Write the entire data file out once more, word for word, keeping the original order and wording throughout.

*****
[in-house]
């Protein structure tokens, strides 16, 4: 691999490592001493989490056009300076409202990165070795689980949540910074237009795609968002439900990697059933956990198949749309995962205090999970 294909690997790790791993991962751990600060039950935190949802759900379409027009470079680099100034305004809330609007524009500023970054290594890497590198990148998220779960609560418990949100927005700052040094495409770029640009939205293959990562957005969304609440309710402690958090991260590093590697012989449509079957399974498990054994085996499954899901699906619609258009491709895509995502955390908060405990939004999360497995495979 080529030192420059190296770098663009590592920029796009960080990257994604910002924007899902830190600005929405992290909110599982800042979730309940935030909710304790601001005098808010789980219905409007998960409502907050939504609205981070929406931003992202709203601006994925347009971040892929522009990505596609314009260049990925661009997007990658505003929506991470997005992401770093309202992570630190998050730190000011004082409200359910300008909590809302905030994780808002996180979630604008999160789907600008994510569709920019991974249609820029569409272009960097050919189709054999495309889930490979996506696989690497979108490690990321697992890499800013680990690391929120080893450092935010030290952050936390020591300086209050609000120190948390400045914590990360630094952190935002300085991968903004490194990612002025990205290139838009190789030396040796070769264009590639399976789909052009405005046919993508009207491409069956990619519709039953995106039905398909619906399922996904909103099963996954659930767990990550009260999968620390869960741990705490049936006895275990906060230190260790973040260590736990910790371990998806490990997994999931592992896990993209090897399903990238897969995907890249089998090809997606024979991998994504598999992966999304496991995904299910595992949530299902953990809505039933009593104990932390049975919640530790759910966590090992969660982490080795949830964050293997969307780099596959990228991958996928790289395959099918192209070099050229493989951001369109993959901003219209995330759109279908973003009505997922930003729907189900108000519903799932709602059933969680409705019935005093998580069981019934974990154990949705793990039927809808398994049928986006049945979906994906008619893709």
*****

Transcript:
[in-house]
């Protein structure tokens, strides 16, 4: 691999490592001493989490056009300076409202990165070795689980949540910074237009795609968002439900990697059933956990198949749309995962205090999970 294909690997790790791993991962751990600060039950935190949802759900379409027009470079680099100034305004809330609007524009500023970054290594890497590198990148998220779960609560418990949100927005700052040094495409770029640009939205293959990562957005969304609440309710402690958090991260590093590697012989449509079957399974498990054994085996499954899901699906619609258009491709895509995502955390908060405990939004999360497995495979 080529030192420059190296770098663009590592920029796009960080990257994604910002924007899902830190600005929405992290909110599982800042979730309940935030909710304790601001005098808010789980219905409007998960409502907050939504609205981070929406931003992202709203601006994925347009971040892929522009990505596609314009260049990925661009997007990658505003929506991470997005992401770093309202992570630190998050730190000011004082409200359910300008909590809302905030994780808002996180979630604008999160789907600008994510569709920019991974249609820029569409272009960097050919189709054999495309889930490979996506696989690497979108490690990321697992890499800013680990690391929120080893450092935010030290952050936390020591300086209050609000120190948390400045914590990360630094952190935002300085991968903004490194990612002025990205290139838009190789030396040796070769264009590639399976789909052009405005046919993508009207491409069956990619519709039953995106039905398909619906399922996904909103099963996954659930767990990550009260999968620390869960741990705490049936006895275990906060230190260790973040260590736990910790371990998806490990997994999931592992896990993209090897399903990238897969995907890249089998090809997606024979991998994504598999992966999304496991995904299910595992949530299902953990809505039933009593104990932390049975919640530790759910966590090992969660982490080795949830964050293997969307780099596959990228991958996928790289395959099918192209070099050229493989951001369109993959901003219209995330759109279908973003009505997922930003729907189900108000519903799932709602059933969680409705019935005093998580069981019934974990154990949705793990039927809808398994049928986006049945979906994906008619893709």